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Thread: The joys of nearly invisible serial numbers

  1. #1
    Registered User Treble in mind's Avatar
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    Default The joys of nearly invisible serial numbers

    I'm staring at a 'teens Gibson with the original label intact and one digit of the pencilled serial number nearly invisible. Of course it's the first number.

    Does anyone know of a means to render these old faded pencil marks more visible, be it a particular light source or a tiny sprayed droplet of the appropriate magic potion?

    Thanks, folks.

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    Default Re: The joys of nearly invisible serial numbers

    I'd like to know of any techniques here, too. My old 5 serial # is rapidly becoming a faded memory.

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    Moderator MikeEdgerton's Avatar
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    Default Re: The joys of nearly invisible serial numbers

    You may not feel comfortable with this but here's an article from Frank Ford's www.frets.com.

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    Hester Mandolins Gail Hester's Avatar
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    Default Re: The joys of nearly invisible serial numbers

    You can usually try lots of different light sources to get those numbers to appear. Sometimes a black light, different types of flashlights, changing light angles, sunlight, etc. In a lot of cases you are looking for the indentation that the number made so creating light and shadows is best. You can also get in the ballpark of a block of serial numbers with the FON number inside on the headblock. That will sometimes help determine if a number is say a 4 or a 1. I have never had to remove a label to get to the S/N underneath.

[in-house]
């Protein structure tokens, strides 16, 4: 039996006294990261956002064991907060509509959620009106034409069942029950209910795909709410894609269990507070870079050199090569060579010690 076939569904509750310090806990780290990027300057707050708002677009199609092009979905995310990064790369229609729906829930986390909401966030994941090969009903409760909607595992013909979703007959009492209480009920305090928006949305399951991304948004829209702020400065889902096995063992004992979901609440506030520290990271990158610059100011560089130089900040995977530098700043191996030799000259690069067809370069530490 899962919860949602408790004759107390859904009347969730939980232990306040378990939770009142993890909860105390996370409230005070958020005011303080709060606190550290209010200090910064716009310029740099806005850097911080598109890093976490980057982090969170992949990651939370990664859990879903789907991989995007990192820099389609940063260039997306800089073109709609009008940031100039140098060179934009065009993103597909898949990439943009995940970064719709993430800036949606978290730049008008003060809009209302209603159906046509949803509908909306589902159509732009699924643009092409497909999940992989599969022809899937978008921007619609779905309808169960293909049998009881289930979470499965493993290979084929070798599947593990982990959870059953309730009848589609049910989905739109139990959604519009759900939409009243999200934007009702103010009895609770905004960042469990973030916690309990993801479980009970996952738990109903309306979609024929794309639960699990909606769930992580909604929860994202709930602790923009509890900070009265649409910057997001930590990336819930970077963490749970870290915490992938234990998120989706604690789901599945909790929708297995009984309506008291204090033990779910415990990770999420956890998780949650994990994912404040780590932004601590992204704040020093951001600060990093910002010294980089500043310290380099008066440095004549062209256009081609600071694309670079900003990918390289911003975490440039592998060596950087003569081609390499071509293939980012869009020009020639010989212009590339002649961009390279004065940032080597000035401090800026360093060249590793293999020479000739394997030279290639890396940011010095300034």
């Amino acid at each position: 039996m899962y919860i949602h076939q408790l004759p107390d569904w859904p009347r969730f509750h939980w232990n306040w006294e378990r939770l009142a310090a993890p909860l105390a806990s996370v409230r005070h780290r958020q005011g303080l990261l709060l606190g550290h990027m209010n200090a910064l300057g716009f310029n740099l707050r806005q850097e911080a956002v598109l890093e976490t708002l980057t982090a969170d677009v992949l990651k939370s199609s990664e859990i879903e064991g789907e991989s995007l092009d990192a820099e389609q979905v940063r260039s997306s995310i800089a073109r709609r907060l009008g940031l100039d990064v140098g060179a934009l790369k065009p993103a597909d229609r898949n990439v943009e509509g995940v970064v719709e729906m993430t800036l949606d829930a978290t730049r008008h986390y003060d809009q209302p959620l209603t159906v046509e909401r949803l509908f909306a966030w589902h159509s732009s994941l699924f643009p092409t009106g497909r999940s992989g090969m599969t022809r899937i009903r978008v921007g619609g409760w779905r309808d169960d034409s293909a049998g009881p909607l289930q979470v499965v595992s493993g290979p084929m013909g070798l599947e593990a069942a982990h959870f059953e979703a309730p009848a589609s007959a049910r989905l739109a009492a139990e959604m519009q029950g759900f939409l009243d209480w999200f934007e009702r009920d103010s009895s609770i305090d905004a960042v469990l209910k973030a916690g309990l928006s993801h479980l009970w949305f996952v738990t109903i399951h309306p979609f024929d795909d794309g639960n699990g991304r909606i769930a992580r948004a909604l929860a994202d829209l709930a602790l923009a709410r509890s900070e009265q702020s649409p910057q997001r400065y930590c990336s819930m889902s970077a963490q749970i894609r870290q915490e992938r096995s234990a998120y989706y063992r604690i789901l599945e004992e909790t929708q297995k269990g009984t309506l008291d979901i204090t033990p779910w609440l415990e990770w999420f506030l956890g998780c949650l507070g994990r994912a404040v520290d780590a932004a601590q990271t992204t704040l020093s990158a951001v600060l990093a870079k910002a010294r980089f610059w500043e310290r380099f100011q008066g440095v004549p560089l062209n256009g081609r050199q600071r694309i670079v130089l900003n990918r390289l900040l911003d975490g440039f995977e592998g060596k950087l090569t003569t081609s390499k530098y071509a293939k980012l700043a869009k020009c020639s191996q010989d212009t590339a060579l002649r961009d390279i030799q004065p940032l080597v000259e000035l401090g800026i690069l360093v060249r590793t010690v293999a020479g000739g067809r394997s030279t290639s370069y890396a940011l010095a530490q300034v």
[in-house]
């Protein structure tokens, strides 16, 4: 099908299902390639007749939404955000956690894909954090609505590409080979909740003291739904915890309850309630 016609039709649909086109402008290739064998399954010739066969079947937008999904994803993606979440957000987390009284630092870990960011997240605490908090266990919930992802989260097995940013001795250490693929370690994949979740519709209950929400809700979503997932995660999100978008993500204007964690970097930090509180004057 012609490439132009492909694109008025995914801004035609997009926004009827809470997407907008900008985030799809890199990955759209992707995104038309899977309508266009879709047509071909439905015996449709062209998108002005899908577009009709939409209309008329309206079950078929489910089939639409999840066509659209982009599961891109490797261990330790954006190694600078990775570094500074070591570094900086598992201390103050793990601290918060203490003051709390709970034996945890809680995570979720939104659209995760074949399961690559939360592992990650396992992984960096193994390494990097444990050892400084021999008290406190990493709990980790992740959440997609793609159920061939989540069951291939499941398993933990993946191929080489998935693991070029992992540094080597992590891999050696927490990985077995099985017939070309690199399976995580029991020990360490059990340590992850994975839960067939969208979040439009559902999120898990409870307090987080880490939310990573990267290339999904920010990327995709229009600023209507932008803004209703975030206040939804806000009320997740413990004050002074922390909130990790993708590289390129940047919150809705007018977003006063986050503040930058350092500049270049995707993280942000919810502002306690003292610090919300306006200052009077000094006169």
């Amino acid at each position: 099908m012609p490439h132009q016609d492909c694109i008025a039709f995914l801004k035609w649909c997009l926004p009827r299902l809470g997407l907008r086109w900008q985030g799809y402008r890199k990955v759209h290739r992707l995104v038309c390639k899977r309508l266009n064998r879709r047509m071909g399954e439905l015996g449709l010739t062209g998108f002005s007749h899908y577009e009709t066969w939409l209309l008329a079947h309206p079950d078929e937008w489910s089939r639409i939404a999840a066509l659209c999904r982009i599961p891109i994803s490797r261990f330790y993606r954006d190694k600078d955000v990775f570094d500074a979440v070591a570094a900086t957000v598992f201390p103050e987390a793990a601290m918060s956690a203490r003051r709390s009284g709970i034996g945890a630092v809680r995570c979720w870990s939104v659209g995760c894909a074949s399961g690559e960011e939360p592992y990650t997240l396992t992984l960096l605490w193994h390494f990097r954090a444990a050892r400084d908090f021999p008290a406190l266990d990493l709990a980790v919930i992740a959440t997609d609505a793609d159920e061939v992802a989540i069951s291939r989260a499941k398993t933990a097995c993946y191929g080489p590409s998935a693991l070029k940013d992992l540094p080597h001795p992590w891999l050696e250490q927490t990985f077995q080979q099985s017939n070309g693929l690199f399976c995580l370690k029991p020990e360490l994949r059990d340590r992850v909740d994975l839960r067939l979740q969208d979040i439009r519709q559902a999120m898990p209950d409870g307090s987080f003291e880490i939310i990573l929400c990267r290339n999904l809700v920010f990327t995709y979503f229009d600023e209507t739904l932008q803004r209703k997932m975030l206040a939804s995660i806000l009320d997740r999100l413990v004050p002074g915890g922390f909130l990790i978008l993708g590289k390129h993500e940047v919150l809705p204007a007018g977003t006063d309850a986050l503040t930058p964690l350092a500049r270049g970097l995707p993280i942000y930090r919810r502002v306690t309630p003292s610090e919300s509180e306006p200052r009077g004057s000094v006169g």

Gail Hester

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    Registered User toddjoles's Avatar
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    Default Re: The joys of nearly invisible serial numbers

    Hey Gail, how do you feel about tracing these faded numbers on the label for ease of reading, after you have determine what they are?
    Todd Joles, handyman and aspiring luthier!

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    Default Re: The joys of nearly invisible serial numbers

    You need to look at "Forensic digital imaging and photography By Herbert L. Blitzer, Jack Jacobia" - available on Amazon for $94.34 but there's a fair bit of in on Google Books. Has to be better than ripping the back off your instrument!